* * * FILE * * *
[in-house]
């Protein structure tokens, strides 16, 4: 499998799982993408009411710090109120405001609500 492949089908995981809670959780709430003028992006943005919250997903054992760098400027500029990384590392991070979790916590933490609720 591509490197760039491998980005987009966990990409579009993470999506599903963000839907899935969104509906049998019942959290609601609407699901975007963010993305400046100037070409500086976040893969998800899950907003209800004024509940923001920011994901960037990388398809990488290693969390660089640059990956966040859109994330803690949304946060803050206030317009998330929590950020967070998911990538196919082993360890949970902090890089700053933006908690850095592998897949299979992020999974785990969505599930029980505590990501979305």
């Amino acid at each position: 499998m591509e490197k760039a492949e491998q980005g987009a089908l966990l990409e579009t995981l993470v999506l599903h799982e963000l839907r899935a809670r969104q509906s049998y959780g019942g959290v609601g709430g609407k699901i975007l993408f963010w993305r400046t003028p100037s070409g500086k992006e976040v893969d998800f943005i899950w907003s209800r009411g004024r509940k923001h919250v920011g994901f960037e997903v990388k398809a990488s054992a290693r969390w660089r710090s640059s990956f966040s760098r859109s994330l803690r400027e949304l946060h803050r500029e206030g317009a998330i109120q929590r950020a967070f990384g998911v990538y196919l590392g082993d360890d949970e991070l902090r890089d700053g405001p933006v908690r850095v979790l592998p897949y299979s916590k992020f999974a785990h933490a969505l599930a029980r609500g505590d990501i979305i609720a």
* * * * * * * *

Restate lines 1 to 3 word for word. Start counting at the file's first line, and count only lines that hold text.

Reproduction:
[in-house]
């Protein structure tokens, strides 16, 4: 499998799982993408009411710090109120405001609500 492949089908995981809670959780709430003028992006943005919250997903054992760098400027500029990384590392991070979790916590933490609720 591509490197760039491998980005987009966990990409579009993470999506599903963000839907899935969104509906049998019942959290609601609407699901975007963010993305400046100037070409500086976040893969998800899950907003209800004024509940923001920011994901960037990388398809990488290693969390660089640059990956966040859109994330803690949304946060803050206030317009998330929590950020967070998911990538196919082993360890949970902090890089700053933006908690850095592998897949299979992020999974785990969505599930029980505590990501979305």
């Amino acid at each position: 499998m591509e490197k760039a492949e491998q980005g987009a089908l966990l990409e579009t995981l993470v999506l599903h799982e963000l839907r899935a809670r969104q509906s049998y959780g019942g959290v609601g709430g609407k699901i975007l993408f963010w993305r400046t003028p100037s070409g500086k992006e976040v893969d998800f943005i899950w907003s209800r009411g004024r509940k923001h919250v920011g994901f960037e997903v990388k398809a990488s054992a290693r969390w660089r710090s640059s990956f966040s760098r859109s994330l803690r400027e949304l946060h803050r500029e206030g317009a998330i109120q929590r950020a967070f990384g998911v990538y196919l590392g082993d360890d949970e991070l902090r890089d700053g405001p933006v908690r850095v979790l592998p897949y299979s916590k992020f999974a785990h933490a969505l599930a029980r609500g505590d990501i979305i609720a």